EDITOR NOTE: Yesterday, the Tokyo Stock Exchange was forced to halt trading when it experienced glitches due to a hardware defect. This placed Japan’s PM Yoshihide Suga--a staunch “digitization” advocate--in an embarrassing position. Digitizing financial infrastructure remains a top policy priority in his administration. And the TSE glitch just showed the country how fragile such a system can be. This wasn’t the first time either--it crashed in 2005 and 2018 due to software and hardware errors. When a disproportionate amount of a country’s wealth is vulnerable to severe disruptions due to the smallest of errors--a downed line, a fat finger, a glitch in the software code--what is the “true” cost of progress, speed, and efficiency? In contrast, tangible assets like gold and silver can’t be wiped away at the push of a button, a stutter in the code, or a small defect in the hardware. Technological progress comes with its negatives, In the case of financial digitization, the negatives may far outweigh the payoffs of progress.
The Tokyo Stock Exchange halted trading of all listed shares for the entire Thursday session due to a system glitch, making it the first full-day suspension since the world's third-largest bourse introduced a fully computerized system in May 1999.
The TSE said it will resume trading Friday, but the breakdown dealt a blow to Prime Minister Yoshihide Suga who pledges to make digitalization a top policy priority and Tokyo's efforts to attract more foreign financial institutions and talent in a bid to become a global financial hub.
Speaking at a news conference, TSE President Koichiro Miyahara apologized to investors, market participants and listed firms for the fiasco.
"We apologize for halting this important infrastructure for the capital market the whole day at a time when the government is studying how to make Tokyo a global financial center," Miyahara said.
According to the TSE's operator Japan Exchange Group Inc., or JPX, the market capitalization of listed companies on the TSE is the third-largest in the world, behind two U.S. bourses. About 3,700 companies are listed.
The malfunction stemmed from a defect in hardware in the bourse's trading system, and JPX failed to automatically switch over to its backup system.
The faulty hardware was replaced and handed over to Fujitsu Ltd., its developer, for further investigation, the TSE said. Orders placed Thursday will be canceled and market participants need to renew their orders on Friday.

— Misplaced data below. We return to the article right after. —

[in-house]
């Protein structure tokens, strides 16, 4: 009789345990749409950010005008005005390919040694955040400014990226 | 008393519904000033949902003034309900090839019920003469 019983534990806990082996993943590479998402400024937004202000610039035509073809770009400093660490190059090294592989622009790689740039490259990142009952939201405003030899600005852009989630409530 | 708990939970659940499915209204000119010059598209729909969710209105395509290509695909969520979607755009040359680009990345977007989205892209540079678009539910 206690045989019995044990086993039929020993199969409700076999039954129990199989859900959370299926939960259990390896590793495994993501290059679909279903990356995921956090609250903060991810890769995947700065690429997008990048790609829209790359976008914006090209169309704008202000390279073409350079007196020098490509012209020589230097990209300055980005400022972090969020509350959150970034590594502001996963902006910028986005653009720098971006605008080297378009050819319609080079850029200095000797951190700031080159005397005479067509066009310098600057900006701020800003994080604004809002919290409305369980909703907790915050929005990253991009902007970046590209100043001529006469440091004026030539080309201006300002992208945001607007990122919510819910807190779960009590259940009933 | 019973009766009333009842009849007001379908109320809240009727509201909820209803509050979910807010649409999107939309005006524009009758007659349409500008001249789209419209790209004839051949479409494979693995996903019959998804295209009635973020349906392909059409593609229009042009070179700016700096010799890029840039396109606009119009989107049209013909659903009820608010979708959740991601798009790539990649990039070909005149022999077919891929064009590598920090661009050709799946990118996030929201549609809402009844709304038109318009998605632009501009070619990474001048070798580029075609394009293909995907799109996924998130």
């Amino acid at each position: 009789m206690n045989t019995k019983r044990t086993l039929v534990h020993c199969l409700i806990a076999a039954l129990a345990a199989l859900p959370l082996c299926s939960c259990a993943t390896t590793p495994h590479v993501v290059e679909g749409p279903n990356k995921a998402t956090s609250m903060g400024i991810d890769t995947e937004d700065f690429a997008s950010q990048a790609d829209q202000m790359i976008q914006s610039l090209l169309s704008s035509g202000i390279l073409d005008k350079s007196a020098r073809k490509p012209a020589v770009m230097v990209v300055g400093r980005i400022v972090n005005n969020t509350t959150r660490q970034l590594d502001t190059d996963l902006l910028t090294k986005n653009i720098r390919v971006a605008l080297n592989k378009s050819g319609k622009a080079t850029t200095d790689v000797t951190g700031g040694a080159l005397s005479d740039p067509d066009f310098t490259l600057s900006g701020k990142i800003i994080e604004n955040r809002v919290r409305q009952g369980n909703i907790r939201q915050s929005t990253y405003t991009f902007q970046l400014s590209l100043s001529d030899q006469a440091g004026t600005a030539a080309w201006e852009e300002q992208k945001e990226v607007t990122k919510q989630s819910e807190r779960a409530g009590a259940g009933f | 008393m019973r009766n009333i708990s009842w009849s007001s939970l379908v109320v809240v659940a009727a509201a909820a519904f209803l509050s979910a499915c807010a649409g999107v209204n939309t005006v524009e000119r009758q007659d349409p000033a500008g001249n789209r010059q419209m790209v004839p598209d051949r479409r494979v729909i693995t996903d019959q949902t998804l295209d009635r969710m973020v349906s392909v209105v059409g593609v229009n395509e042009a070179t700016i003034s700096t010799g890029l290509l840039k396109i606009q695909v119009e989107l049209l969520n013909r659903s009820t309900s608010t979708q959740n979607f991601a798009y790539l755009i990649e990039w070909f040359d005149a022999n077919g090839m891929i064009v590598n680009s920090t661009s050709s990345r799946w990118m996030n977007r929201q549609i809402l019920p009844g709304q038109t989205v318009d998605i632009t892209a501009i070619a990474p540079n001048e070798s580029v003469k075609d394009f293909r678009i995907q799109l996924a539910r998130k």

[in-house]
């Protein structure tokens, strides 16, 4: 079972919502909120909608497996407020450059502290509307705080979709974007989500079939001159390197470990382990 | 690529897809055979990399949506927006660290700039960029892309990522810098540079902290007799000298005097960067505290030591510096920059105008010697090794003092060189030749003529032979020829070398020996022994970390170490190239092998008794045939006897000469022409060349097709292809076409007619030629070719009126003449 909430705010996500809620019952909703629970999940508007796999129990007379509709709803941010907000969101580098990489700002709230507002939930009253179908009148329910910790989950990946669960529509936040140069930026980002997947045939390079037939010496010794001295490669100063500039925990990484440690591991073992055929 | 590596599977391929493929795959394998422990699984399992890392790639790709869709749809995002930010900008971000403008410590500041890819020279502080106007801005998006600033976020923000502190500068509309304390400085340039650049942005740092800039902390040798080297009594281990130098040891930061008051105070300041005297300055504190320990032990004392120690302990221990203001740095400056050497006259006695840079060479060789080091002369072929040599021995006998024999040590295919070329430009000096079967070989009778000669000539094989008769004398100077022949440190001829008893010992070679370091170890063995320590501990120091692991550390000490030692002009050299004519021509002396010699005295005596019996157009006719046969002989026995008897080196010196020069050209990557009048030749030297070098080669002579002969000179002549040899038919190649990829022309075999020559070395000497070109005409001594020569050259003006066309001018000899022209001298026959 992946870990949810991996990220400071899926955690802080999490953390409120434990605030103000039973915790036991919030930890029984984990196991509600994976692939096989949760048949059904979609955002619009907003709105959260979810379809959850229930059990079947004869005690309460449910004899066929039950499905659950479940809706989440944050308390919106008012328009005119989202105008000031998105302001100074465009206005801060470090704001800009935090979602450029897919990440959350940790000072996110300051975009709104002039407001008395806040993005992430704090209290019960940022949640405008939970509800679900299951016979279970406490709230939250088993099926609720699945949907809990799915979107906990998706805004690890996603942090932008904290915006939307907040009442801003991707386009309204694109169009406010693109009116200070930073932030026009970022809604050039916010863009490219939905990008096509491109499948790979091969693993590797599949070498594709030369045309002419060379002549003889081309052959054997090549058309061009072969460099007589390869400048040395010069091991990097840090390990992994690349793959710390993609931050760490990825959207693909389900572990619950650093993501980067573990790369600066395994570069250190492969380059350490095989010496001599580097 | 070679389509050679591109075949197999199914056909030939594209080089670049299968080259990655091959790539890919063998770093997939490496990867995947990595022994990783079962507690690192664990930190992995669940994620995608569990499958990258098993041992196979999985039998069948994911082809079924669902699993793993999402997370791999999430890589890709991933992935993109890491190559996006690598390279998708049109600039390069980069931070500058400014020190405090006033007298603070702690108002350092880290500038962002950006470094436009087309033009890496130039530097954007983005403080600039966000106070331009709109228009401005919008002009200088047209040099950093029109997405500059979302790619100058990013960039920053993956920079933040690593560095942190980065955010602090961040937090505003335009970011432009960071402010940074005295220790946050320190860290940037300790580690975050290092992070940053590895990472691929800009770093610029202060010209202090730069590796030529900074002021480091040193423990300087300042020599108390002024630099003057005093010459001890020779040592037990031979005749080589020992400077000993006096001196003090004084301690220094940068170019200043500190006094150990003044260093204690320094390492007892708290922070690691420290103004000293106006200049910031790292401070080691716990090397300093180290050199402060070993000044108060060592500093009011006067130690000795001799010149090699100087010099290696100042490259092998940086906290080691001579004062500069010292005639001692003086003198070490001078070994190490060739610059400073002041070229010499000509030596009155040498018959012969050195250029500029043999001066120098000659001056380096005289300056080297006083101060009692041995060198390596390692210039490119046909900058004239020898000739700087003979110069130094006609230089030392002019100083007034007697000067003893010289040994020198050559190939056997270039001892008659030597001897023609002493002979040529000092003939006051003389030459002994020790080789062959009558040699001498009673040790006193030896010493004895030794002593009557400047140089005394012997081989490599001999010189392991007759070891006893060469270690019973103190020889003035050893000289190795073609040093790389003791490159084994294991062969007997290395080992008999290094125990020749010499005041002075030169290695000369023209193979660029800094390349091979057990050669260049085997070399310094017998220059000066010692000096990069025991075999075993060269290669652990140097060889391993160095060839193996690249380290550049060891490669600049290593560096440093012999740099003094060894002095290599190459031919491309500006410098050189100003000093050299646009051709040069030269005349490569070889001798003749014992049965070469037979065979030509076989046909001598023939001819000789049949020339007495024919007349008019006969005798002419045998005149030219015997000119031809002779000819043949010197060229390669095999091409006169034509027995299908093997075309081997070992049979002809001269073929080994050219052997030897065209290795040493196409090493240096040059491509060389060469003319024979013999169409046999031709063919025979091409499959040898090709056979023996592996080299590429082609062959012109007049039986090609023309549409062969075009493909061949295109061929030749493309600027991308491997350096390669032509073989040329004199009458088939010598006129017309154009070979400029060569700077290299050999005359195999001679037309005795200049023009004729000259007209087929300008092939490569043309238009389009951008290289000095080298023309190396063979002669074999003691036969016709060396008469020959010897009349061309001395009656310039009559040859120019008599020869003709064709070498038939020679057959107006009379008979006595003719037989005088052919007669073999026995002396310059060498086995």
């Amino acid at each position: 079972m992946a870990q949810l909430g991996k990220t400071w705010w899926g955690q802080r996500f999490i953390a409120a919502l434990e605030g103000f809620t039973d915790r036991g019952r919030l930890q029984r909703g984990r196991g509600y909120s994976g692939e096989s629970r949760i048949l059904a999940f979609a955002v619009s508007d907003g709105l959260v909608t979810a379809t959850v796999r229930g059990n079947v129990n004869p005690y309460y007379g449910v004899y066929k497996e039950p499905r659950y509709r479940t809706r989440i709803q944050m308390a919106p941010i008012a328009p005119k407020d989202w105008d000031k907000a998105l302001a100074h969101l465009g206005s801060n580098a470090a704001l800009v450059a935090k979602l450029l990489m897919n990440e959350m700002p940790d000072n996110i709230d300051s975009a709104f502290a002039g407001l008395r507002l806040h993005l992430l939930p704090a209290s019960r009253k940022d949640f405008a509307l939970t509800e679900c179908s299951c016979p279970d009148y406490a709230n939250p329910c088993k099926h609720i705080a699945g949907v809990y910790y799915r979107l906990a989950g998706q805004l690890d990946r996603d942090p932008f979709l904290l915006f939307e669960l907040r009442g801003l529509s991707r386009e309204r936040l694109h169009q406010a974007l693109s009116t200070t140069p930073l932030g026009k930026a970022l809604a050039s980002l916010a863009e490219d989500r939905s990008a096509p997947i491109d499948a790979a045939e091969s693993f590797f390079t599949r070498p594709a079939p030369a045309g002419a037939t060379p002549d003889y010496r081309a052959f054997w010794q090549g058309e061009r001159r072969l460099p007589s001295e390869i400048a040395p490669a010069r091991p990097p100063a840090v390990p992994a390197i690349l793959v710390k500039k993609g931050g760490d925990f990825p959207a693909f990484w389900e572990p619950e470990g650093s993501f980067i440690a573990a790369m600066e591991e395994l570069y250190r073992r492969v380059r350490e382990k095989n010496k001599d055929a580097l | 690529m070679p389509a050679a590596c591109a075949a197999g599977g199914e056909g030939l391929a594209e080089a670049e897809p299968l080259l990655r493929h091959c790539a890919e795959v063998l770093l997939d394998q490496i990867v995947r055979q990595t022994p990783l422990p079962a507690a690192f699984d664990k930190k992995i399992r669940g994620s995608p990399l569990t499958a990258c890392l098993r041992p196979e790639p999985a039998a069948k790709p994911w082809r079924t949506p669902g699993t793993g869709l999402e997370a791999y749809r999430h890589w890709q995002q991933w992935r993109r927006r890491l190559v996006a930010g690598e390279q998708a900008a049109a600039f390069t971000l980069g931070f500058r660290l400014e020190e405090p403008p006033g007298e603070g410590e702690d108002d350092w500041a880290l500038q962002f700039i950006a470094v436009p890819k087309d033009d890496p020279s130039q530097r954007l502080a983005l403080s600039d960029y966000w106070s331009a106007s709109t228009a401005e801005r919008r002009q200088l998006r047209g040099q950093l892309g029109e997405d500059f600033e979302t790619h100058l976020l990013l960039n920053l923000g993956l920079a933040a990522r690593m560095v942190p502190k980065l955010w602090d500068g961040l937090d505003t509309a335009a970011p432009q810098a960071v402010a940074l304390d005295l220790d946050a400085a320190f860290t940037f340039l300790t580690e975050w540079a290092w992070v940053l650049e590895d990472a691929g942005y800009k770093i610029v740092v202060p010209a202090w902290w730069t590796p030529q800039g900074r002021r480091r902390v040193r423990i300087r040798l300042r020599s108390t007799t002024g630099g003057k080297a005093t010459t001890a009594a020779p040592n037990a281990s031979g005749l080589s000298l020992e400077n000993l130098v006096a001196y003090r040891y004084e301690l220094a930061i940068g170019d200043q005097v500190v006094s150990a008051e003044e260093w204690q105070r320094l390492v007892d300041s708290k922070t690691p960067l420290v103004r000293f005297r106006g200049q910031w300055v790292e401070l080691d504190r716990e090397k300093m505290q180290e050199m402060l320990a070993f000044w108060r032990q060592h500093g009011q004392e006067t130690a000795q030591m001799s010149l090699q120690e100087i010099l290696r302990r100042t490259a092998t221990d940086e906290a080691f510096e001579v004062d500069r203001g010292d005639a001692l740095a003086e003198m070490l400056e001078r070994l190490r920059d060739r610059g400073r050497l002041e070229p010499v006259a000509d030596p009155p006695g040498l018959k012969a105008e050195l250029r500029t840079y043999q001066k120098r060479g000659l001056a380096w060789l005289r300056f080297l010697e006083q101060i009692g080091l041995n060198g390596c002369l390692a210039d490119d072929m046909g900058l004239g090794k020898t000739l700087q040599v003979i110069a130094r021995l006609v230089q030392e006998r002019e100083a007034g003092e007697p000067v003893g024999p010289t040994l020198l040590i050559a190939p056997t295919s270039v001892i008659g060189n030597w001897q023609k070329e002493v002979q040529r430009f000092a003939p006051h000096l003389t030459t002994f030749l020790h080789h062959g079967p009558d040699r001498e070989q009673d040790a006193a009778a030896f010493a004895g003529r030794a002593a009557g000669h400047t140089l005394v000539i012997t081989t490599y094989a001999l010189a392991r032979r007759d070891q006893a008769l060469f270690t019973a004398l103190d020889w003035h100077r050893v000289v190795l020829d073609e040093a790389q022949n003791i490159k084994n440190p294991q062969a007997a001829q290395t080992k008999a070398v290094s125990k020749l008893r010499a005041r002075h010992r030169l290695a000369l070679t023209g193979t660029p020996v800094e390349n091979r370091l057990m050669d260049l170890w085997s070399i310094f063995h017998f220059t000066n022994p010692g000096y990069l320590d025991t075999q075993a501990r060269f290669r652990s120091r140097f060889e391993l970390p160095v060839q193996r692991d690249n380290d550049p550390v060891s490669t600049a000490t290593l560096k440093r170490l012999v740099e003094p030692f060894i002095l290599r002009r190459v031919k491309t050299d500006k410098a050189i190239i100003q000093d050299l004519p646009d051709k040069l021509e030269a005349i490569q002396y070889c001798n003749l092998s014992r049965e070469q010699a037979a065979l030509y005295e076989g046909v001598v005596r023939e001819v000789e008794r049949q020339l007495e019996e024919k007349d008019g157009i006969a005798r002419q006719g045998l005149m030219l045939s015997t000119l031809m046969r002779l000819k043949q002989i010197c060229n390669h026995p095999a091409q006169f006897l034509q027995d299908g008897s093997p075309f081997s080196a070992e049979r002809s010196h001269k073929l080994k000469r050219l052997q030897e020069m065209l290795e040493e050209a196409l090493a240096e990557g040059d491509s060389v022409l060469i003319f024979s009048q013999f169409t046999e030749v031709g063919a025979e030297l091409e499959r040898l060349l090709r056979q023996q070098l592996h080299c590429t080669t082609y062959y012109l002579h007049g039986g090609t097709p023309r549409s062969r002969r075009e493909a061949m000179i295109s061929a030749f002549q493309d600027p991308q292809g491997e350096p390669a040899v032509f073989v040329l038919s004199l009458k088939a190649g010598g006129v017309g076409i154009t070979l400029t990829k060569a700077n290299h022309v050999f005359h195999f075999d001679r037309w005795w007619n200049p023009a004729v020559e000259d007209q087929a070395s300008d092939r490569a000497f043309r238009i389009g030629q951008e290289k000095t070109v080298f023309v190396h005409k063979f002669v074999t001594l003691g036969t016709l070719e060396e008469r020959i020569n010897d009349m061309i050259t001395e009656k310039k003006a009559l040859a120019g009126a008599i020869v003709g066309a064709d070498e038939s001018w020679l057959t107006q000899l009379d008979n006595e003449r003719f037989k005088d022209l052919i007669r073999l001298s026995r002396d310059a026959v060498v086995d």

Fujitsu, a Japanese information and communication technology company that developed the TSE's "arrowhead" trading system, apologized for causing "significant inconvenience" to people involved.
Fujitsu said in a statement that it will step up cooperation with the TSE to prevent a recurrence of such malfunction.
Miyahara said the TSE has no intention of filing a damages suit against Fujitsu as the bourse was responsible for market operations.
Speaking to reporters separately, Chief Cabinet Secretary Katsunobu Kato said the glitch was "extremely regrettable" because it "deprived investors of trading opportunities."
The Financial Services Agency plans to order the TSE to report the case, and the regulator is expected to order the bourse to take measures to prevent a recurrence.
Meanwhile, the Tokyo Commodity Exchange was not affected. Futures trading on the Osaka Exchange is processed by a separate system and proceeded as usual, according to JPX.
The system failure on the first trading day of the second half of the business year for many Japanese companies closing their books in March disappointed some market watchers.
"If the market had opened, stocks were expected to rebound though they may have been top-heavy. It's disappointing," said Makoto Sengoku, a market analyst at the Tokai Tokyo Research Institute.
On Wednesday, the Nikkei ended down 353.98 points or 1.50 percent from Tuesday at 23,185.12, after U.S. President Donald Trump and Democratic challenger Joe Biden clashed in a chaotic first presidential debate, adding to uncertainty over future policy in the world's largest economy.
"We're closely watching the situation because the glitch may trigger selling from tomorrow, as it's definitely not good news," Sengoku said.
Some investors expressed anger at the breakdown, saying the incident shows the TSE is not prepared for possible system failures.
"I want the TSE to investigate and take thorough measures to prevent any recurrence of similar incidents," said Toshifumi Shinohara, 55, who had intended to sell his NTT Docomo Inc. shares on Thursday.
Separately, an investor in Tokyo's Shibuya Ward said he worries the halt may affect the credibility of the Tokyo market.
"The suspension dampened the upward momentum of the Nikkei," said the investor, speaking on condition of anonymity.
Thursday marked the listing date for three companies, including Hirogin Holdings Inc., which has Hiroshima Bank Ltd. and four other units under its umbrella, but their shares were untraded.
A large-scale Tokyo bourse system failure in November 2005 that suspended all shares' trading for about three hours was caused by a defect in a software program used to process data from securities companies. All exchange executives were given a pay cut at that time.
In 2018, one of the four lines in the trading system linking it and securities firms went down and remained offline for a day.
The problem was caused after it received an extraordinary amount of data from a brokerage during a routine checkup of the system.
Originally posted on Kyodo News